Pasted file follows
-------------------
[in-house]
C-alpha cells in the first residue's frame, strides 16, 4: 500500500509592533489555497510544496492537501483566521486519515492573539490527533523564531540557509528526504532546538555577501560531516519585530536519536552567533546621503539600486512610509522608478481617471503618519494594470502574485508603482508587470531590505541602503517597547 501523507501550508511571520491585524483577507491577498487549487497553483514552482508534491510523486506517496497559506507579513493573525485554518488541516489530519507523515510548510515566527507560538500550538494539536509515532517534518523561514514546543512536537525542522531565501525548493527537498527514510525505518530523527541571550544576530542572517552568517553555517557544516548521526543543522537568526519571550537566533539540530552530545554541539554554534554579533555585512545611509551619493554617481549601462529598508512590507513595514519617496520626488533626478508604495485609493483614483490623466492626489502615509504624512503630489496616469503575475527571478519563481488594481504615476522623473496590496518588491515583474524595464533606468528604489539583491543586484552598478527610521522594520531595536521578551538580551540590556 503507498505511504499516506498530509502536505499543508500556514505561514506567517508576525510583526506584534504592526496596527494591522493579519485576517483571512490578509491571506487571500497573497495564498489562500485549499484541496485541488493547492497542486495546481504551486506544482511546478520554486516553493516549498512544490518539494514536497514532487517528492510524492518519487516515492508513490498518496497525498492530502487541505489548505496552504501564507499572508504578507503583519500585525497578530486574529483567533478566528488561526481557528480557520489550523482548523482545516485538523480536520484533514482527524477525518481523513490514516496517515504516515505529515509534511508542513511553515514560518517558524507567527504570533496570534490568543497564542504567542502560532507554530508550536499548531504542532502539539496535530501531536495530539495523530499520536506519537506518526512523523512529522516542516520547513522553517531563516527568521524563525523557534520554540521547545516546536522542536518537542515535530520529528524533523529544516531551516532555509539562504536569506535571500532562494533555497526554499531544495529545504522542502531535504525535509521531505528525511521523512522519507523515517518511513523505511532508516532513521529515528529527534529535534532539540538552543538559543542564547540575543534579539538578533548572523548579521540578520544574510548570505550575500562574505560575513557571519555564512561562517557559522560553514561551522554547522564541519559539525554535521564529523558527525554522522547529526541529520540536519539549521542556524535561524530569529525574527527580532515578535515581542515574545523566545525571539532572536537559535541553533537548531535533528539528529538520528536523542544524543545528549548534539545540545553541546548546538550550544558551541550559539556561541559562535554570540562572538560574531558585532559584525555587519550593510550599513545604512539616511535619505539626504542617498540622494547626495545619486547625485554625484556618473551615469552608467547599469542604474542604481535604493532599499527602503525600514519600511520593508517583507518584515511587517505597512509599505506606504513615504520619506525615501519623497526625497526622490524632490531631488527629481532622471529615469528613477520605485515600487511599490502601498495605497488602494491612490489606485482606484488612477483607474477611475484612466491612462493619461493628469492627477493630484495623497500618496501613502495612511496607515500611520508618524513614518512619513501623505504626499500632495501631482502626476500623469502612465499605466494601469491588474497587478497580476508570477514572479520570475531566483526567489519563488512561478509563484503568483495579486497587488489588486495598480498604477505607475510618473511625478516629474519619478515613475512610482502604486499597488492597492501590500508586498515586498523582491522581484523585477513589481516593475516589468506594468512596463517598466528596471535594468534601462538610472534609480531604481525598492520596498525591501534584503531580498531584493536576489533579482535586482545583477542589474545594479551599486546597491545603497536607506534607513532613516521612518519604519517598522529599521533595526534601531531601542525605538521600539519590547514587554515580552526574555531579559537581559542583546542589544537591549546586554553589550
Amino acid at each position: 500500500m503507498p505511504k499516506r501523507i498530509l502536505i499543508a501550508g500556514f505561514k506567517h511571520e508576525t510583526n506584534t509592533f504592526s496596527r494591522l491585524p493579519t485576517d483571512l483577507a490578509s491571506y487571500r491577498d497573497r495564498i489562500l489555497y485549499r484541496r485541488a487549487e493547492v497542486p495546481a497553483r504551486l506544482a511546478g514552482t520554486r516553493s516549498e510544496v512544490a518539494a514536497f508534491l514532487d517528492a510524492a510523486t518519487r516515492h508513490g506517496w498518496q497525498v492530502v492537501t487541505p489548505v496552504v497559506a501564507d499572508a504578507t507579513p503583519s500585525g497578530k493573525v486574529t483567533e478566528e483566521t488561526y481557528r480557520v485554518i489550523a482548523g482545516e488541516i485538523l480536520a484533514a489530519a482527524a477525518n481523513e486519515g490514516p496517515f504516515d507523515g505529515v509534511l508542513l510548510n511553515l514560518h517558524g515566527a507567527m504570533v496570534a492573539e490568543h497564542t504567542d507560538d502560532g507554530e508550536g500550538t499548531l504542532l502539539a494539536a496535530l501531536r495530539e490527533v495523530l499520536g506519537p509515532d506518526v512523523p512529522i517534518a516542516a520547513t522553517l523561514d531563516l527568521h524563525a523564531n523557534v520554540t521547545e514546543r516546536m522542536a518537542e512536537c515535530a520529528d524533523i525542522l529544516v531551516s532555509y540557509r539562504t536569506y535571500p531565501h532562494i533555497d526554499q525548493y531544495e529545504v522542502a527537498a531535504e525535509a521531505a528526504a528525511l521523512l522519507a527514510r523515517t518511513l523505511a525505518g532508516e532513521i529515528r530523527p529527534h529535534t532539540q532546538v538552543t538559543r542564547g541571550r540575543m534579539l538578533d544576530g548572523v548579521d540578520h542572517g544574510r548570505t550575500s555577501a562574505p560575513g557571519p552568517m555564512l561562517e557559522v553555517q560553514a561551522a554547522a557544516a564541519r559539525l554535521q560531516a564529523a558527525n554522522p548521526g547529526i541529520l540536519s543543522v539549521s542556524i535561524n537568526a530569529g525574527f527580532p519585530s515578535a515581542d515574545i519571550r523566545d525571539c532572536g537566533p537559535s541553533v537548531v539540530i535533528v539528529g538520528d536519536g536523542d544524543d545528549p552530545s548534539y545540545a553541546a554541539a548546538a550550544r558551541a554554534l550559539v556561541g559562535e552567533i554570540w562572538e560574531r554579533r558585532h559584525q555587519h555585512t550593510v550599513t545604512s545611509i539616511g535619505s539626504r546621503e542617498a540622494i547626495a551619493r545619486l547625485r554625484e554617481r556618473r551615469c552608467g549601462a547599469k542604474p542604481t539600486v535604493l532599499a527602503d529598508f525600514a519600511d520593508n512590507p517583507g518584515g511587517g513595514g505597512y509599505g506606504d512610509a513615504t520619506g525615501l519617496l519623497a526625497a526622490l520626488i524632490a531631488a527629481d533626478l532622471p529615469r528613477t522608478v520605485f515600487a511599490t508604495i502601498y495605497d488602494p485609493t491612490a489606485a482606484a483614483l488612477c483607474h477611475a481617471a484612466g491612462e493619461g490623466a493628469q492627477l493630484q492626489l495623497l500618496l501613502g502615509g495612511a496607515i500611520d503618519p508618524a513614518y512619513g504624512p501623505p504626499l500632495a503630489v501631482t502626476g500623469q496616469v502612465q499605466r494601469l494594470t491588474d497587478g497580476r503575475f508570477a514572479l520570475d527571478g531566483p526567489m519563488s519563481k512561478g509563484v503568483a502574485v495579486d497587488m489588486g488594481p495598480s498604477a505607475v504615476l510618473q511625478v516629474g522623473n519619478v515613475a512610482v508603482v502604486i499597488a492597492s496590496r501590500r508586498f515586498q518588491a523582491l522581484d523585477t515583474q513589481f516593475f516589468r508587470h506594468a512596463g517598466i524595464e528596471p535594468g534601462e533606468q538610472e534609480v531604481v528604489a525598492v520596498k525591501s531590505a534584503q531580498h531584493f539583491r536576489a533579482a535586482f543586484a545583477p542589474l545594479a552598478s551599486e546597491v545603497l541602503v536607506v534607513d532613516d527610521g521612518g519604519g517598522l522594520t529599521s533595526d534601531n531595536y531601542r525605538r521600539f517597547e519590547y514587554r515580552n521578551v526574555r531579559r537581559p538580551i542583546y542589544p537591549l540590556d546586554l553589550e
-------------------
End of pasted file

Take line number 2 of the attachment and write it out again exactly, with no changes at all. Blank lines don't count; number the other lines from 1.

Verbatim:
C-alpha cells in the first residue's frame, strides 16, 4: 500500500509592533489555497510544496492537501483566521486519515492573539490527533523564531540557509528526504532546538555577501560531516519585530536519536552567533546621503539600486512610509522608478481617471503618519494594470502574485508603482508587470531590505541602503517597547 501523507501550508511571520491585524483577507491577498487549487497553483514552482508534491510523486506517496497559506507579513493573525485554518488541516489530519507523515510548510515566527507560538500550538494539536509515532517534518523561514514546543512536537525542522531565501525548493527537498527514510525505518530523527541571550544576530542572517552568517553555517557544516548521526543543522537568526519571550537566533539540530552530545554541539554554534554579533555585512545611509551619493554617481549601462529598508512590507513595514519617496520626488533626478508604495485609493483614483490623466492626489502615509504624512503630489496616469503575475527571478519563481488594481504615476522623473496590496518588491515583474524595464533606468528604489539583491543586484552598478527610521522594520531595536521578551538580551540590556 503507498505511504499516506498530509502536505499543508500556514505561514506567517508576525510583526506584534504592526496596527494591522493579519485576517483571512490578509491571506487571500497573497495564498489562500485549499484541496485541488493547492497542486495546481504551486506544482511546478520554486516553493516549498512544490518539494514536497514532487517528492510524492518519487516515492508513490498518496497525498492530502487541505489548505496552504501564507499572508504578507503583519500585525497578530486574529483567533478566528488561526481557528480557520489550523482548523482545516485538523480536520484533514482527524477525518481523513490514516496517515504516515505529515509534511508542513511553515514560518517558524507567527504570533496570534490568543497564542504567542502560532507554530508550536499548531504542532502539539496535530501531536495530539495523530499520536506519537506518526512523523512529522516542516520547513522553517531563516527568521524563525523557534520554540521547545516546536522542536518537542515535530520529528524533523529544516531551516532555509539562504536569506535571500532562494533555497526554499531544495529545504522542502531535504525535509521531505528525511521523512522519507523515517518511513523505511532508516532513521529515528529527534529535534532539540538552543538559543542564547540575543534579539538578533548572523548579521540578520544574510548570505550575500562574505560575513557571519555564512561562517557559522560553514561551522554547522564541519559539525554535521564529523558527525554522522547529526541529520540536519539549521542556524535561524530569529525574527527580532515578535515581542515574545523566545525571539532572536537559535541553533537548531535533528539528529538520528536523542544524543545528549548534539545540545553541546548546538550550544558551541550559539556561541559562535554570540562572538560574531558585532559584525555587519550593510550599513545604512539616511535619505539626504542617498540622494547626495545619486547625485554625484556618473551615469552608467547599469542604474542604481535604493532599499527602503525600514519600511520593508517583507518584515511587517505597512509599505506606504513615504520619506525615501519623497526625497526622490524632490531631488527629481532622471529615469528613477520605485515600487511599490502601498495605497488602494491612490489606485482606484488612477483607474477611475484612466491612462493619461493628469492627477493630484495623497500618496501613502495612511496607515500611520508618524513614518512619513501623505504626499500632495501631482502626476500623469502612465499605466494601469491588474497587478497580476508570477514572479520570475531566483526567489519563488512561478509563484503568483495579486497587488489588486495598480498604477505607475510618473511625478516629474519619478515613475512610482502604486499597488492597492501590500508586498515586498523582491522581484523585477513589481516593475516589468506594468512596463517598466528596471535594468534601462538610472534609480531604481525598492520596498525591501534584503531580498531584493536576489533579482535586482545583477542589474545594479551599486546597491545603497536607506534607513532613516521612518519604519517598522529599521533595526534601531531601542525605538521600539519590547514587554515580552526574555531579559537581559542583546542589544537591549546586554553589550